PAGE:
According to reports from Hartford, Reno, Nevada is home to the National Automobile Museum which features more than 200 unique cars from the late-1800s to the current age of space exploration.
By 2012, Nevada became one of the first states to legalize self-driving vehicles on its roadways.
Nevada Minimum Coverage
Nevada requires motorists to have liability insurance coverage policies.
Liability coverage must contain minimum coverage of $25,000 for bodily injury or death of one person in any one accident, $50,000 for bodily injury (BI) or death of two or more persons on any one accident, and minimum coverage of $20,000 for bodily injury or property damage (PD) of others in any one accident.
Forms of Financial Responsibility
No motorists should drive without physical copies of financial responsibilities. Forms of financial responsibility are items that prove that you’re a licensed driver, you’re insured, and that your vehicle is registered.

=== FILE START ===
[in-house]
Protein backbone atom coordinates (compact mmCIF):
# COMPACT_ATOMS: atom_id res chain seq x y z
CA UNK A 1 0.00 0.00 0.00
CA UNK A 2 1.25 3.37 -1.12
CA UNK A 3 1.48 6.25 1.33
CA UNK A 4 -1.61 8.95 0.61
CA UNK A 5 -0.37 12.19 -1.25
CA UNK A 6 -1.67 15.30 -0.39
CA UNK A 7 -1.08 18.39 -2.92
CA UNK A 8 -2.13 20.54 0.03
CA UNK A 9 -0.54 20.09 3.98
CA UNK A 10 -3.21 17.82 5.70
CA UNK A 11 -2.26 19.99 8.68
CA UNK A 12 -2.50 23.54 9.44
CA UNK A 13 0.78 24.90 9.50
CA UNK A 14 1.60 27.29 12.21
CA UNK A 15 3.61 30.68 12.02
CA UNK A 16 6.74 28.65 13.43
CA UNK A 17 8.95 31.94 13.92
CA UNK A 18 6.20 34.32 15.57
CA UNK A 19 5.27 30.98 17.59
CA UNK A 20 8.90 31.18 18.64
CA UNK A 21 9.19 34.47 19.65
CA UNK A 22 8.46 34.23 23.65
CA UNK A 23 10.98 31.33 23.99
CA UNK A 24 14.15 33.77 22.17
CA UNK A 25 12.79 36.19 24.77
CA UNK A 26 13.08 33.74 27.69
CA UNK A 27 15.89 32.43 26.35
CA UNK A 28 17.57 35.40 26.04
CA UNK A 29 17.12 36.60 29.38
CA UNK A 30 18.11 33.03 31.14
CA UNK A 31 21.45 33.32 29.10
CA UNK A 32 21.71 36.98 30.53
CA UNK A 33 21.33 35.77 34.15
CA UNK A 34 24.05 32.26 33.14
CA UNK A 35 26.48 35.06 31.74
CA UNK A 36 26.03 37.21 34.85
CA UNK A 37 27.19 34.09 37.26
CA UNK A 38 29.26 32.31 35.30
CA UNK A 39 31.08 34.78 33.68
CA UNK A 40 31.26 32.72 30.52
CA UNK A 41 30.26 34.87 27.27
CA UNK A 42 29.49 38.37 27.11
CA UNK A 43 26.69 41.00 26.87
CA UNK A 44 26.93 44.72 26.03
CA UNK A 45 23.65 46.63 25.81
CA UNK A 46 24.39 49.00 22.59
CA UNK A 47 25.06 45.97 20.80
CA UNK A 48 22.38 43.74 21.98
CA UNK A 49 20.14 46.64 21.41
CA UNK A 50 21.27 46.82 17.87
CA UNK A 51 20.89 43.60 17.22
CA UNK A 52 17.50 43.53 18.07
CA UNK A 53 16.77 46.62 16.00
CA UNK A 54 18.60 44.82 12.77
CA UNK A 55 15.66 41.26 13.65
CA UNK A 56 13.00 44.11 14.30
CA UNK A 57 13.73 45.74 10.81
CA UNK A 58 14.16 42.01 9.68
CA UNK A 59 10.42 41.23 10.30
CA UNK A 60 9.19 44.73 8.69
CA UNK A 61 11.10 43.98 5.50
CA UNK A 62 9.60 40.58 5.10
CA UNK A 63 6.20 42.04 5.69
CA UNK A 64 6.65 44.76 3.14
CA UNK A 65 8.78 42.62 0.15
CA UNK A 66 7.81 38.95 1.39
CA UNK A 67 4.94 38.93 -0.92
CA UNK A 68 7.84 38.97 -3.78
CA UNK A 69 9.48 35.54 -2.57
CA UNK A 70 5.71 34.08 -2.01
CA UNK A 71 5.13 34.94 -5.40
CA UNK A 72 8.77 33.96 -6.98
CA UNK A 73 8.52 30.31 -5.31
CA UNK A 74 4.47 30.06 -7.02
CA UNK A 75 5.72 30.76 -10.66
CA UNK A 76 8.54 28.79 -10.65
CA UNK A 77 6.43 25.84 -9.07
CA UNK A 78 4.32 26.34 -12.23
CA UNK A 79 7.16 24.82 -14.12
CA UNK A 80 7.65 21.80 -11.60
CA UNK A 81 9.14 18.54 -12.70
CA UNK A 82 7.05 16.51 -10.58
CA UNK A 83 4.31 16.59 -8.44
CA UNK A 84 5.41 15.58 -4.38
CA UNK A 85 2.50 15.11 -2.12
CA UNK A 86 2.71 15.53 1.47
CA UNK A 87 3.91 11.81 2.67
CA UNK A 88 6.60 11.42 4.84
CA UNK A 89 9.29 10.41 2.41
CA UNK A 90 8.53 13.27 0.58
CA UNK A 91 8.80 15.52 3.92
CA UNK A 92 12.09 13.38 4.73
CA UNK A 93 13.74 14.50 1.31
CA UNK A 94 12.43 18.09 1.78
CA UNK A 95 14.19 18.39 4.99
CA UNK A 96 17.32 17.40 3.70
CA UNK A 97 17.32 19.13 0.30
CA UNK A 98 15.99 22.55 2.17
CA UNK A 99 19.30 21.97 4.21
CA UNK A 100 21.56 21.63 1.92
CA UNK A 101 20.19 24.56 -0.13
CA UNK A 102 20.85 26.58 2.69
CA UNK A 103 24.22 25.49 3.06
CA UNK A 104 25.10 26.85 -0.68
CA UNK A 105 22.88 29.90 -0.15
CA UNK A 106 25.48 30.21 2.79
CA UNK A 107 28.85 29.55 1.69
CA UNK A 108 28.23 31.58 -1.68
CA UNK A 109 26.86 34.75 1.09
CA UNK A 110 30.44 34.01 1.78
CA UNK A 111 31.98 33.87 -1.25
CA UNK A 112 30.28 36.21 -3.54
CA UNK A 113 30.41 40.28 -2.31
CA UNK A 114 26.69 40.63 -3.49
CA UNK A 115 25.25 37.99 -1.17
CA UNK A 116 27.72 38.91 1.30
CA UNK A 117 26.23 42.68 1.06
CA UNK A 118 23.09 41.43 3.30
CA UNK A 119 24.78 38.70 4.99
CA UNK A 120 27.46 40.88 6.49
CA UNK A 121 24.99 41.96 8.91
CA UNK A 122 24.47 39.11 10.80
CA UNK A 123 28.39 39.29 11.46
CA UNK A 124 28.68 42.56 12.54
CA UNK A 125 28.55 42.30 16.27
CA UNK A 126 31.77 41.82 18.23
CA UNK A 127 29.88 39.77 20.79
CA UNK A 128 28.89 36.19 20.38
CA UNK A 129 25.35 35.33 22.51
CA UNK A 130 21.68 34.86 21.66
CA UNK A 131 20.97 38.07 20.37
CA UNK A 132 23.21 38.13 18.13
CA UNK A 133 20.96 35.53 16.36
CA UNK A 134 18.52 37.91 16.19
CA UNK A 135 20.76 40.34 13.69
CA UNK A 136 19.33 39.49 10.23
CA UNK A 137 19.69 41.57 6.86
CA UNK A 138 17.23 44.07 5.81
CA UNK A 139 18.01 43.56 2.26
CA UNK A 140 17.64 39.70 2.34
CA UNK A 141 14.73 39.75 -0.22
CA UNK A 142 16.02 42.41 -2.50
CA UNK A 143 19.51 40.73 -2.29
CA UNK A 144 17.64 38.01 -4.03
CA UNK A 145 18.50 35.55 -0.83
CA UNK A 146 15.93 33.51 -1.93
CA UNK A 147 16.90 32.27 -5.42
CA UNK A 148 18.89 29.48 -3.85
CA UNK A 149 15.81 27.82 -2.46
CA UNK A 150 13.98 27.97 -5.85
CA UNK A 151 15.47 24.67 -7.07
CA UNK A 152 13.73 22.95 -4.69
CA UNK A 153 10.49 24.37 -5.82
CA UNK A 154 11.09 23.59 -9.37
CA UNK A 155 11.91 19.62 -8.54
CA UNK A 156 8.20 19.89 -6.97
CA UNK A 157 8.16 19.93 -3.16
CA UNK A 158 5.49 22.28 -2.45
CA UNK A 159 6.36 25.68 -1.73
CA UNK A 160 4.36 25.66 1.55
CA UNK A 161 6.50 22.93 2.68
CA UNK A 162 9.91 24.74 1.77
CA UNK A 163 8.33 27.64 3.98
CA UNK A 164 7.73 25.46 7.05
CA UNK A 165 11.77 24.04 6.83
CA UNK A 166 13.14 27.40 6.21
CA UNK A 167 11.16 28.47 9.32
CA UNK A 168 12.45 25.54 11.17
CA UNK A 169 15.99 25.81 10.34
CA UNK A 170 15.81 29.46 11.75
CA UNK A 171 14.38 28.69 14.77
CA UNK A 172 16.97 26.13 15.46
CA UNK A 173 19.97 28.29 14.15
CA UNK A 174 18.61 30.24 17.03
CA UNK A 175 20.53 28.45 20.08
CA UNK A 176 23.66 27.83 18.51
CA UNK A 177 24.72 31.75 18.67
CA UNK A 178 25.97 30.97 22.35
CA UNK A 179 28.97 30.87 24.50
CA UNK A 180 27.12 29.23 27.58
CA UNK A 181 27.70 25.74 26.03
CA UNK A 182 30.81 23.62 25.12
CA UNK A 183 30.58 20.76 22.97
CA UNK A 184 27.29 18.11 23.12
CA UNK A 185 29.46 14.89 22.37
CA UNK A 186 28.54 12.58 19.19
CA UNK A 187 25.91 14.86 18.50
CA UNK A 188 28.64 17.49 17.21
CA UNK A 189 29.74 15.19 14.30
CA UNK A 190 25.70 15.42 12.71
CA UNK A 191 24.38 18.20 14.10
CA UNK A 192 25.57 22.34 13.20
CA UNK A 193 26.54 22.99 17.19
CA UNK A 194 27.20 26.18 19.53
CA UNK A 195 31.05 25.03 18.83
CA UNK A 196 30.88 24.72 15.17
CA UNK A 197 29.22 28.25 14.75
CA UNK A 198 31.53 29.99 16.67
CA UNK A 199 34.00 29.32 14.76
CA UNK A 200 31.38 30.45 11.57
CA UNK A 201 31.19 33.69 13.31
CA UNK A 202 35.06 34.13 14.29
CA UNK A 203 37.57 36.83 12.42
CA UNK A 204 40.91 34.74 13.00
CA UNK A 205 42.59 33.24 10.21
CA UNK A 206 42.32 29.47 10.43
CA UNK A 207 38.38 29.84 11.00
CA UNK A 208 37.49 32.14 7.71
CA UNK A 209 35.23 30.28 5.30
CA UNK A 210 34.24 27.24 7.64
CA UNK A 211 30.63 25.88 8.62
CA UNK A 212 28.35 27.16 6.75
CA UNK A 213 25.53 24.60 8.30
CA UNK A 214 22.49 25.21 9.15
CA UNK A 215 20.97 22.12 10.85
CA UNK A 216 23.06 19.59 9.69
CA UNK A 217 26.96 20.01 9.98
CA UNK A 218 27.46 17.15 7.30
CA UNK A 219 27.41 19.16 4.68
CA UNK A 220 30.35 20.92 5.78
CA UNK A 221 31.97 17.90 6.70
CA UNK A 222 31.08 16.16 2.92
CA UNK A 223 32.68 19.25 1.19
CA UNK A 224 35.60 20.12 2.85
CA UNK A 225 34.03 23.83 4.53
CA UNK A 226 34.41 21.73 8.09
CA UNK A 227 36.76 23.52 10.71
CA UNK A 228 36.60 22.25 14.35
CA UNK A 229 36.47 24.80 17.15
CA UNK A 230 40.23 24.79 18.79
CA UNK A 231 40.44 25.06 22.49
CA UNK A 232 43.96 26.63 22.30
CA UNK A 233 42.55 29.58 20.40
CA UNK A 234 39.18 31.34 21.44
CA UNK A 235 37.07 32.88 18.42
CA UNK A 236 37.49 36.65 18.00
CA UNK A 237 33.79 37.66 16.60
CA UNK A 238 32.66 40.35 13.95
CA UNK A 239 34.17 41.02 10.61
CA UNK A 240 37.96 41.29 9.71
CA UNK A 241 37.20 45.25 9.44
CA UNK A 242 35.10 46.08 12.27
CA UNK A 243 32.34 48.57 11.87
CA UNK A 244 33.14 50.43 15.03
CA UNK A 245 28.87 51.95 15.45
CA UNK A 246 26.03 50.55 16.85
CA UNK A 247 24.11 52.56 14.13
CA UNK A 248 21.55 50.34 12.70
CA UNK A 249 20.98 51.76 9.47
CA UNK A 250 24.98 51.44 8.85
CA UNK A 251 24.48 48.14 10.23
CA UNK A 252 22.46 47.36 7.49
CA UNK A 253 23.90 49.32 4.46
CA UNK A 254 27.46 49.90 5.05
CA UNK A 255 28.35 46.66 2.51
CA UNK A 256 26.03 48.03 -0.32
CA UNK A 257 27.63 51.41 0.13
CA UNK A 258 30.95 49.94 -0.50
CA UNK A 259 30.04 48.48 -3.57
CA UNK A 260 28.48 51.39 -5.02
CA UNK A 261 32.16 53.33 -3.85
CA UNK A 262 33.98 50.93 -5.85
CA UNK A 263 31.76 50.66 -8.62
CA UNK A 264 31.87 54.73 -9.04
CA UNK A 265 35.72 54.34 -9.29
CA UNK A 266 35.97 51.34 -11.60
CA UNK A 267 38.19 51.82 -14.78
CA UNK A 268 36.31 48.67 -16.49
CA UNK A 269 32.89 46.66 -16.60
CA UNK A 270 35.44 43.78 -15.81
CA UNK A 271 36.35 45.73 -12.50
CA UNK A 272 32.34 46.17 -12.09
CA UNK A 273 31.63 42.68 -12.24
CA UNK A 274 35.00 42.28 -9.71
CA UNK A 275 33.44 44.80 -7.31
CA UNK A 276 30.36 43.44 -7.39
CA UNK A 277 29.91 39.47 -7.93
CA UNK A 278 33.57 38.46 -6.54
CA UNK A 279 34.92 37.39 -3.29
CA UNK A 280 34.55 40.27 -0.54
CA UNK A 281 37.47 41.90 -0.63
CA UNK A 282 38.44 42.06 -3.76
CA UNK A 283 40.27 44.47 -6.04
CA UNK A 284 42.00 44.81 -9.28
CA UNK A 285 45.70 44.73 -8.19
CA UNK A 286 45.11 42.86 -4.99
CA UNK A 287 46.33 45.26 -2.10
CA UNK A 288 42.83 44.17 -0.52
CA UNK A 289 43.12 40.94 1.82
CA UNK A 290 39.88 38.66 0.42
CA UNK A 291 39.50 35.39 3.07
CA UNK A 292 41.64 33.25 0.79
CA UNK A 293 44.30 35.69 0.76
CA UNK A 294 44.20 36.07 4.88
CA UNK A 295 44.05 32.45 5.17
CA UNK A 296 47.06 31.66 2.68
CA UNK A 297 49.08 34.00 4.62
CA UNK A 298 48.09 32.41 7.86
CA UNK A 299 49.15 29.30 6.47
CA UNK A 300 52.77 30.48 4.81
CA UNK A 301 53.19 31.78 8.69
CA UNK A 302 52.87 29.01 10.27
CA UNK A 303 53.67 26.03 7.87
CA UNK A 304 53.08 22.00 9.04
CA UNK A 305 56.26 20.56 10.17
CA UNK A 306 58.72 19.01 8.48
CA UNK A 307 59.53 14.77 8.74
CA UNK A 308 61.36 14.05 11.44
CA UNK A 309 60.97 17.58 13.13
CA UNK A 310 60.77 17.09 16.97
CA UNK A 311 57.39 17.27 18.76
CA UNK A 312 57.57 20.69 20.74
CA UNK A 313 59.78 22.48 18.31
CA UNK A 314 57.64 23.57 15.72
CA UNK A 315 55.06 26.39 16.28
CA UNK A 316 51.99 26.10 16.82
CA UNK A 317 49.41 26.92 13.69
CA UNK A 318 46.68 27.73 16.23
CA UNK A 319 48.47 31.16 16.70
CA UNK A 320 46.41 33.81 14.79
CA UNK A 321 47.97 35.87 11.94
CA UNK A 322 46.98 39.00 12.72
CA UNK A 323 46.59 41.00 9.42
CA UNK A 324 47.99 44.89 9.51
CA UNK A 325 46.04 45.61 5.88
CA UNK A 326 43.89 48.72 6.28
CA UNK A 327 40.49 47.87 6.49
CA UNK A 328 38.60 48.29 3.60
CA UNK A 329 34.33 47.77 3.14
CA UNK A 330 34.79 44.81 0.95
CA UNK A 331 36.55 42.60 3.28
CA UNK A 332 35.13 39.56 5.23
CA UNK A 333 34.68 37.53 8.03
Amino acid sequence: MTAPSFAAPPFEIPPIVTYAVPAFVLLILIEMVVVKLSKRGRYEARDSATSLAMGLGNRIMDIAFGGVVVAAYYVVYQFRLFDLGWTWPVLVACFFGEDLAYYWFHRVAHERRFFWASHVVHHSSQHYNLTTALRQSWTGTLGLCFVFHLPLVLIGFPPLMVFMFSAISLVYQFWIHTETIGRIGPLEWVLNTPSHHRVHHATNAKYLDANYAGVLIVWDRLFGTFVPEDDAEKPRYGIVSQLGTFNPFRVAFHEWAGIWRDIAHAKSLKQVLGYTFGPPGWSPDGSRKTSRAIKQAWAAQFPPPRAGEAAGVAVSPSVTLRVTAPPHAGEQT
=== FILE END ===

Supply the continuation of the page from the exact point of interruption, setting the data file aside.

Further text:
When you go to the DMV or if you’re pulled over by law enforcement, you’ll need proof of insurance which could be an insurance card or a copy of a car insurance bill.
With innovation being a big part of our lives, DMV officials and law enforcement officials may accept electronic forms of financial responsibility.
Premiums as a Percentage of Income
Have you ever been curious about how much money car insurance takes per year? You’d be surprised by the percentage of income that’s affected by car insurance premiums. Here are some detailed data regarding premiums as a percent of income in Nevada.